I teach commercial classes all the time. In another article, I covered tips for commercials in which you make a pitch directly to the audience. Here, I want to concentrate on an area that seems to stump a lot of actors: commercial auditions that have no dialogue.
First and foremost, you must always be prepared to feel like an idiot at most commercial auditions. If you felt stupid, you probably looked great and aced your audition. But if you tried to protect yourself from looking stupid, that was actually when you looked stupid.
You often feel especially stupid in the auditions with no dialogue. You are standing in front of a blank wall and someone tells you to do something that makes no sense. Perhaps you have been given the task of looking at the meat products in the counter at the grocery store. Or maybe you are looking at a beautiful sunset. Actors audition for these parts all the time. How do they win them?
Use your imagination.
Picture where your scene might come in the actual commercial. Start watching commercials and notice all of the scenarios of people just walking or looking or smiling or holding a product or eating—think of all those vignettes of people looking at products on shelves or walking in the woods while the off-camera voice talks about a pill. If there is a storyboard, look at it to see how your moment fits into the whole commercial to help you to visualize better.
Then picture the meat counter. Really see the different types of meat there. Or visualize the sunset and use your sense memory to feel as if you are there. Feel as though you are standing in the woods. Create your reality just like you would for any other acting scene.
Always be positive.
Make sure you are always positive. If you ponder the meat counter too seriously, you might appear to be disgusted by the lousy meat products at the store. Instead, look at the meat as if it were interesting.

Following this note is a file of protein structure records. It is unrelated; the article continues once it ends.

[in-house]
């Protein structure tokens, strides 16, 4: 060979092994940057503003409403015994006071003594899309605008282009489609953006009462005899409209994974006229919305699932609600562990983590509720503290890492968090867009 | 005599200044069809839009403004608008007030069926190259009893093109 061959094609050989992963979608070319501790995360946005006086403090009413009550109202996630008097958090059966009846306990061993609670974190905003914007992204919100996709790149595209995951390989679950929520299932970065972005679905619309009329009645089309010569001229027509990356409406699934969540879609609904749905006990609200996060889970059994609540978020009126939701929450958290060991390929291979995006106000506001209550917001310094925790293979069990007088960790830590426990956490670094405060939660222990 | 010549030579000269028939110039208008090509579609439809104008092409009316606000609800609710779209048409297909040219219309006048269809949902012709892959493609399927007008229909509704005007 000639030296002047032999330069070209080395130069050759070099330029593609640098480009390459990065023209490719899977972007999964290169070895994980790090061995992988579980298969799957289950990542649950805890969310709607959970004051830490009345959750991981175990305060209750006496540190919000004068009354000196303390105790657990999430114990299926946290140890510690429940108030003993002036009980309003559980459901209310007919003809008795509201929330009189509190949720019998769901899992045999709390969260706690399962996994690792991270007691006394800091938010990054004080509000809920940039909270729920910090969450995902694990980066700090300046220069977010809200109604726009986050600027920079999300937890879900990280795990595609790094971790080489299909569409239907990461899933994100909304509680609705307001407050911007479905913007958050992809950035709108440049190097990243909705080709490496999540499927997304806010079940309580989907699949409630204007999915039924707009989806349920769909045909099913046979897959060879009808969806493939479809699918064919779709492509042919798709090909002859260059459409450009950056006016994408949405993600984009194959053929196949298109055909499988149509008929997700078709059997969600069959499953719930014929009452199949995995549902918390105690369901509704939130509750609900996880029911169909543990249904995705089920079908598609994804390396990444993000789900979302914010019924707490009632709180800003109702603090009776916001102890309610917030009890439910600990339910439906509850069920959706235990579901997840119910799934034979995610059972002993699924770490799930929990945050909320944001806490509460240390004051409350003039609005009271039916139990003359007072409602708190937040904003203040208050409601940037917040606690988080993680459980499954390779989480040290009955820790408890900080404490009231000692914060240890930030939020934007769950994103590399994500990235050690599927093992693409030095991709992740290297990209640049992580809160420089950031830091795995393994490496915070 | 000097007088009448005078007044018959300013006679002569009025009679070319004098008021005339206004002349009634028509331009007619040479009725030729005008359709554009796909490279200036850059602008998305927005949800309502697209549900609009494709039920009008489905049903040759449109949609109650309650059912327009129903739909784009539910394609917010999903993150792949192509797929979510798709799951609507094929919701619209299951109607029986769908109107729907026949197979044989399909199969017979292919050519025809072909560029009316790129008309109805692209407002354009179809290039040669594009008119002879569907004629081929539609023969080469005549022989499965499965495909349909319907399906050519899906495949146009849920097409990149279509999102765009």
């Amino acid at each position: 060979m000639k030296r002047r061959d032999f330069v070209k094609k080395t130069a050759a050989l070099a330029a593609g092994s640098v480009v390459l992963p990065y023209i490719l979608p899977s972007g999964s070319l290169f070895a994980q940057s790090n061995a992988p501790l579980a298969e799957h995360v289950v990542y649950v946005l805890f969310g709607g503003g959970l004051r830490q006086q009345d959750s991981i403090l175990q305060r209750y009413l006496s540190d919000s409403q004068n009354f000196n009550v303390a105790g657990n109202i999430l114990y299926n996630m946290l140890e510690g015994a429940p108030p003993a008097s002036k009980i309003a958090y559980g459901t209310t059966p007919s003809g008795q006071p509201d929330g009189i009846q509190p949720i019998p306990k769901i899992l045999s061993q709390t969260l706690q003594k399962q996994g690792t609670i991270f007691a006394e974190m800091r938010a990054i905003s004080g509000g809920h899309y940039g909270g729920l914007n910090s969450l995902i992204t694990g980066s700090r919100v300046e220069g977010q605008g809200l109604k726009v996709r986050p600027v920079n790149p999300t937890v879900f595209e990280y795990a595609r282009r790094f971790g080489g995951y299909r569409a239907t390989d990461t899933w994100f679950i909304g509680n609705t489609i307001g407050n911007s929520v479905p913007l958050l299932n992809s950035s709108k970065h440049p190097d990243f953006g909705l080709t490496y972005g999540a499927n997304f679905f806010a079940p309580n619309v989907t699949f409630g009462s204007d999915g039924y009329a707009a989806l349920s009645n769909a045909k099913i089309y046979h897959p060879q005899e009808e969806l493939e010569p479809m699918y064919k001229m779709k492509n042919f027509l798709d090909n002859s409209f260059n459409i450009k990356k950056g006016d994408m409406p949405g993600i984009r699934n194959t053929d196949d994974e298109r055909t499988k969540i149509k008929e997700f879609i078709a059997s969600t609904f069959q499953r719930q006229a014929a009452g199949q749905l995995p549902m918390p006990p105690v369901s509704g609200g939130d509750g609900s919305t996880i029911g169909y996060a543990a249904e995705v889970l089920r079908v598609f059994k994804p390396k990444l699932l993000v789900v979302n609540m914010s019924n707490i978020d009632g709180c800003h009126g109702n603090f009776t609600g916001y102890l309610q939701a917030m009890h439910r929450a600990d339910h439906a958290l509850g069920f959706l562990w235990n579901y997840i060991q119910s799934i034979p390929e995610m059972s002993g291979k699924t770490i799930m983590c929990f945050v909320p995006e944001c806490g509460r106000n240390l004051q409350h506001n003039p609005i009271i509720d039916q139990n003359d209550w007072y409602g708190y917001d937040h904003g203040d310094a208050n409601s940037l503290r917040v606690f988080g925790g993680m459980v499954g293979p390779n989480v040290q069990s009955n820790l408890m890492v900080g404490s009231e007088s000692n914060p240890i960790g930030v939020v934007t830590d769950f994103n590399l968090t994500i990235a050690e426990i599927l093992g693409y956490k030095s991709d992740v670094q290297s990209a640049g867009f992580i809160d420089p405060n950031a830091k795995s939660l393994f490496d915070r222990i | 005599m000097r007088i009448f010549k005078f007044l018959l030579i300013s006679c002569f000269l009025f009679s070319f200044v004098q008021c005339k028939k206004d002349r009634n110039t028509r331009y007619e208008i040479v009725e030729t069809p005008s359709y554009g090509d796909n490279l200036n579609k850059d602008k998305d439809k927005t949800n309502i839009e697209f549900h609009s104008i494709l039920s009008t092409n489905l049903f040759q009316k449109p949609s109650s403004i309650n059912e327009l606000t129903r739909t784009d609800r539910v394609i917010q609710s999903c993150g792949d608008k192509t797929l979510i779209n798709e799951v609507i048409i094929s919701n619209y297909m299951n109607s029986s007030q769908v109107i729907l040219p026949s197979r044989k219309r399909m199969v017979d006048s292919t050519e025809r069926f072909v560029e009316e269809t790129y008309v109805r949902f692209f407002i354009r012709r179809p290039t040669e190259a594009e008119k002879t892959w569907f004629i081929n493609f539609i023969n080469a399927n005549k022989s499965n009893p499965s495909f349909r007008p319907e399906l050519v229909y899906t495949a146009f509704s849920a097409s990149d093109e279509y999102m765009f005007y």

I find that making little sounds helps to keep your face looking positive. Good sounds to help are “ooo…oh…ah.” These sounds tend to make your face light up naturally, as though you are pondering something good. The casting director usually doesn’t care if you make sounds in these types of auditions. And if you don’t make a sound, you will tend to feel and look especially stiff and phony.
Change it up.
If you only show one version, you probably won’t get a callback. Give about five different versions of whatever they are asking you to do. Work each version about three of four seconds so that they have time to really see what you are doing, and then seamlessly shift right into the next version. Keep doing different versions of your task until the casting director says cut.
Remember, the camera is about pictures. Doing the same thing with your head tilted two different ways may look very different to the camera. Change up your body postures and facial expressions. Maybe point at the meat in one version. Cross your arms in another. Picture different types of meat. Be affected differently by each type. Make some versions livelier and some very simple. Slightly change the type of character for different versions. Maybe one character is very perky and one is very sincere and natural.
You don’t know exactly what they want, so give them a smorgasbord of goodies from which to choose. You will have a better chance of giving them the one look they are actually seeking—and they can also see that you are creative and can churn this stuff out all day long.
*This post was originally published on July 6, 2017. It has since been updated.
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